• David Morris

COLLECT: Murder on the Orient Express - the book.


The ultra-pricey and rare Collins Crime Club first edition in jacket.

Arguably one of Agatha Christie’s most famous novels is Murder on the Orient Express. Consequently it is a must-have for any collector of Christie’s works. Unfortunately for almost all but a lucky few, the true first edition, published by Collins Crime Club in 1934, is extremely scarce and very expensive - even without a dust jacket. This article will focus on the full range of options for anyone who would like to own a collectible version of this title in its early years.


The Rarest of Rare - The Collins Crime Club first edition:

While Christie filed the copyright for this book in 1933, Collins first published it in January 1934. However, for unknown reasons the initial print run was particularly small and failed to satisfy the immediate demand. What is known is that there were two additional printings in January 1934 – the Second and Third Impressions. The Fourth Impression occurred in February 1934. It is unclear why Collins had four print runs within 60 days. One could speculate that one print run was distributed directly to libraries (as many firsts do appear to be ex-library). Alternatively perhaps one print run went solely to Crime Club members, or perhaps there just were supply shortages, but the specifics reasons are not clear (though readers in the know are welcome to provide insights). The impact for collectors is that while many later impressions appear for sale, the true 'first edition, first impression' is exceptionally rare. When a first does appear for sale, more often than not it has issues – generally poor condition or ex-library.

The way most firsts are found - unjacketed with a sunned spine - though this is still very good condition.

The Fourth Impression is known to exist with either orange or black boards. There is a general belief that the black board copies were exported while the orange boards were sold domestically in the UK. It is unclear whether every impression had some issued in both variants or not. Since the jacket had the 7/6 price in the spine art, any overseas territory or commonwealth country that priced the book differently would typically place a sticker over this price. Most of those have since been removed by archivists. While this is not a complete list, the Sixth Impression from March 1935 is also known to have been issued with black boards. The Eighth Impression from February 1937 was the last of the full size versions using the same print blocks as the first impression and was known to be in orange boards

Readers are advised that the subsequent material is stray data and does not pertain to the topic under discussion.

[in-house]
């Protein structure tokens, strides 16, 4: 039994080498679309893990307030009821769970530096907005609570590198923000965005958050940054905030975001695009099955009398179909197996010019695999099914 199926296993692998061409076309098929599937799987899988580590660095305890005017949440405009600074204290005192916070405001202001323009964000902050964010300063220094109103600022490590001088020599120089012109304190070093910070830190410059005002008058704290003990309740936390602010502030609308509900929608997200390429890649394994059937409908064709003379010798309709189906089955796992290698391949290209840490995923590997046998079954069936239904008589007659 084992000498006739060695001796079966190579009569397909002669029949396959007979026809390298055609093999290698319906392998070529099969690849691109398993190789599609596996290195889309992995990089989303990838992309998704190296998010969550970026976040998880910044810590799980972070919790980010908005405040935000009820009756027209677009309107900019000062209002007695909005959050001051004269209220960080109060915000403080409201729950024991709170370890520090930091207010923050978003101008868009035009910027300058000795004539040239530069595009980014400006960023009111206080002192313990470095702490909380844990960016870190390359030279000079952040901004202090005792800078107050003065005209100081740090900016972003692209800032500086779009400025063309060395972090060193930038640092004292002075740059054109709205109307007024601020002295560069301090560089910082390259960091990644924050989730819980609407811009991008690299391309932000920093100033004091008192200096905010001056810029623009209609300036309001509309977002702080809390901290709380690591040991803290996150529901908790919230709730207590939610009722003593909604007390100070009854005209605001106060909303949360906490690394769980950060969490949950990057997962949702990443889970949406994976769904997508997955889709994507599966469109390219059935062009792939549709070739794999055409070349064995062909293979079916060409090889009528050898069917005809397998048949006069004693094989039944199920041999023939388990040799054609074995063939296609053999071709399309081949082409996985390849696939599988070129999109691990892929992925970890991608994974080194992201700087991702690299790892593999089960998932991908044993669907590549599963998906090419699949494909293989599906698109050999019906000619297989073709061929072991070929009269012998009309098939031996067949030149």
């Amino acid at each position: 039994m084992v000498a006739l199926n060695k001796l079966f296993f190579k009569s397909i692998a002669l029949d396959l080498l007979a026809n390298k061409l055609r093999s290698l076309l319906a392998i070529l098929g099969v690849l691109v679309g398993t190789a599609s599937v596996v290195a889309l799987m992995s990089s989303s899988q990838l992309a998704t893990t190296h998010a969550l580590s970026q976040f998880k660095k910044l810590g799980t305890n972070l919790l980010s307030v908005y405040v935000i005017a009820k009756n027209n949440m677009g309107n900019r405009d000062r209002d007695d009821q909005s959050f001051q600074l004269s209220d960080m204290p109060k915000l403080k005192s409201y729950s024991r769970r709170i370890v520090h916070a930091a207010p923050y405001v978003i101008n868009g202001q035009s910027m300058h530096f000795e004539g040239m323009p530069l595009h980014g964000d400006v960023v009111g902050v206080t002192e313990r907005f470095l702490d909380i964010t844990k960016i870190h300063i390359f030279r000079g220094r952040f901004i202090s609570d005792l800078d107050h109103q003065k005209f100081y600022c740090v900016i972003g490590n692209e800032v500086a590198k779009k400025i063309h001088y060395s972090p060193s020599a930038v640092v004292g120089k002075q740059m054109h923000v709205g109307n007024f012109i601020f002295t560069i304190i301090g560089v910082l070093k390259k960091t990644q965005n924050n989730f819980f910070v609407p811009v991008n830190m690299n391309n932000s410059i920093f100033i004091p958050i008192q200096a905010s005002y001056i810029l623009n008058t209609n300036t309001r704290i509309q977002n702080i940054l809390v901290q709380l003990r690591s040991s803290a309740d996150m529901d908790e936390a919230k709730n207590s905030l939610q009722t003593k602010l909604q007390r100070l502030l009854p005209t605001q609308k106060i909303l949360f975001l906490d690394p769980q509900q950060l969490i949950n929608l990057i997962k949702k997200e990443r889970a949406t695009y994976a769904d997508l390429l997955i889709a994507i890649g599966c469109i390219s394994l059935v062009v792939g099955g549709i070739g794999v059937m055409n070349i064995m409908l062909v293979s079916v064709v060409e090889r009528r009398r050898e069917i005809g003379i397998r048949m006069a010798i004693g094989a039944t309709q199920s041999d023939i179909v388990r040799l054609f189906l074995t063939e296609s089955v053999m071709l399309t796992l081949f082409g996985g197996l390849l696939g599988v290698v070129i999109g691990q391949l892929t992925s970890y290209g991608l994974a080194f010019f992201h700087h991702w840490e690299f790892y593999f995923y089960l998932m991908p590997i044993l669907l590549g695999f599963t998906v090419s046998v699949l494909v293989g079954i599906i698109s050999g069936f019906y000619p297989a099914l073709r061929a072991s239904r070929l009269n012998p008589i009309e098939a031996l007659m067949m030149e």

UK Values:

Any copy of this first will command well in excess of £1,000 ($1,300 US) regardless of condition. A high quality (very good to fine) copy is seldom ever seen, but when one is the price will likely be double. As far as finding one with a jacket, they are like unicorns. Most sales will occur privately and if you are both lucky enough to find one and be able to afford it, then expect to pay £20,000 - £30,000 ($26,000 - $39,000 US). Any 2nd, 3rd or 4th impressions that ever had jackets have now certainly had them removed so they can be married to a 1st impression as there was no difference in the jacket design. This can easily be determined if the book has a sunned spine despite the current presence of a jacket. Unjacketed copies of these later impressions are fairly common and values are closer to £100 - £300.

The dust wrapper for the USA First Edition.

Murder in the Calais Coach - the US first:

There were several books by Agatha Christie whose title was changed for the US market. One of the most unfortunate title changes was for Murder on the Orient Express which was titled Murder in the Calais Coach in the States. The reason was that Doubleday, Doran and Company had recently published (1933) Graham Greene’s novel Stamboul Express for the US market under the title Orient Express – likely for better shelf appeal.

The first US edition of Murder in the Calais Coach was published by Dodd Mead in 1934. Dodd Mead appears to have done two further impressions before the reprint rights were sold to Grosset & Dunlap. While many of the first editions that show for sale are ex-library, a correct first edition is generally much easier to find than the Collins version, likely due to a larger print run.

The highly collectible version of the US First Edition - numbered & limited.

The Numbered Edition: